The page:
27 Oct The American Academy of Ophthalmology: Watch Out! Too Much Information!
The largest ophthalmology meeting in the world is in San Francisco this week. The American Academy of Ophthalmolgy started over the weekend. It is our industry’s largest “trade” show. Doctors attend to learn about new products, instruments, companies, go to classes and see old friends. Tens of thousands of people are in San Francisco.
Of significance is the number of people that choose to use this meeting to announce their results of ongoing research. So, you will be hit with a huge amount of information as you scan the internet looking for information regarding diabetic retinopathy and macular degeneration.
If you are used to surfing the internet for information, you may have noticed that there has not been too much information in the last few weeks about eye disease. The reason is that there has not been a large meeting over the past several months and everyone has been gearing up for the AAO.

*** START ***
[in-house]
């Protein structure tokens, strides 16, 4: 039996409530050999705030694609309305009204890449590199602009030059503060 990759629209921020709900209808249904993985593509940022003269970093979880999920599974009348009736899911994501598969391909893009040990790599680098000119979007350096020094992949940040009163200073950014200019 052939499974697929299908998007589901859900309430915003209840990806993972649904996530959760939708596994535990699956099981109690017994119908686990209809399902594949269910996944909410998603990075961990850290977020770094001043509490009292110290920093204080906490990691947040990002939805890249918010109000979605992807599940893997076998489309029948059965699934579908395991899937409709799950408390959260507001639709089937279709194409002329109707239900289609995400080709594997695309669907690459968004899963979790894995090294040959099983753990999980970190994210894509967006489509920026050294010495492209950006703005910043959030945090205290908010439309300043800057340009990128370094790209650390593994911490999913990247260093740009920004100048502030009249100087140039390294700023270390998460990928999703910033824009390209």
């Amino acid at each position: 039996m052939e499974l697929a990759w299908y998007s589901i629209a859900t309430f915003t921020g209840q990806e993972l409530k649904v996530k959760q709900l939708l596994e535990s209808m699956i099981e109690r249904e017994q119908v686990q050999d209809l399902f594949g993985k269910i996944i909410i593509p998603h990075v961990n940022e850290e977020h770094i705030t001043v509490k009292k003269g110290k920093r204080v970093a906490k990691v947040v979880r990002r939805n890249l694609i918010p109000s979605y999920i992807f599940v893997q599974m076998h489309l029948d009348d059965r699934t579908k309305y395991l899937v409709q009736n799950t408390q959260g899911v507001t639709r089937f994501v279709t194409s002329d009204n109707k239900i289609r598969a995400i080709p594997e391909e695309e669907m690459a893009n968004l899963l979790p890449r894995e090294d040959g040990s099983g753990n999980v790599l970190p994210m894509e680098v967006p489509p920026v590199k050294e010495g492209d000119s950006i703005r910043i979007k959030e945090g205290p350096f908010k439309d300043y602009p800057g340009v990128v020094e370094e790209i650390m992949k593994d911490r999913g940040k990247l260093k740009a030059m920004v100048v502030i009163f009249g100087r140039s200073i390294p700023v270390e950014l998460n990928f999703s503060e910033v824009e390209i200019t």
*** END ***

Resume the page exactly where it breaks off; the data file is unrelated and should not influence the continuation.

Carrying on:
This year, there has been some interest in newer anti-VEGF treatments for macular degeneration. Of note, there is a newer generation drug, called Aflibercept (Regeneron). It binds VEGF receptors and prevents their activation. This inhibits choroidal neovascularization, not unlike bevacizumab (Avastin) and ranibizumab (Lucentis). Of significance? The newer drug, Aflibercept, may require fewer injections, yet achieving the same results.
There is also a new drug on the horizon that may be effective against both wet macular degeneration and diabetic macular edema! A company, MacuSight, has developed a drug Perceiva, that is effective against both macular edema and wet-macular degeneration. The drug is believed to inhibit inflammation, angiogenesis, vascular permeability, proliferation and fibrosis; all potential components in the two diseases. The drug is early FDA clinical trials, but has received “fast track” status for the application for diabetic retinopathy.
What does this mean? There will be a lot of information hitting the internet about your specific disease. While it is encouraging, most of the information is “still under study.” Don’t get overwhelmed with “too much information.”
Randall V. Wong, M.D.
Ophthalmologist, Retina Specialist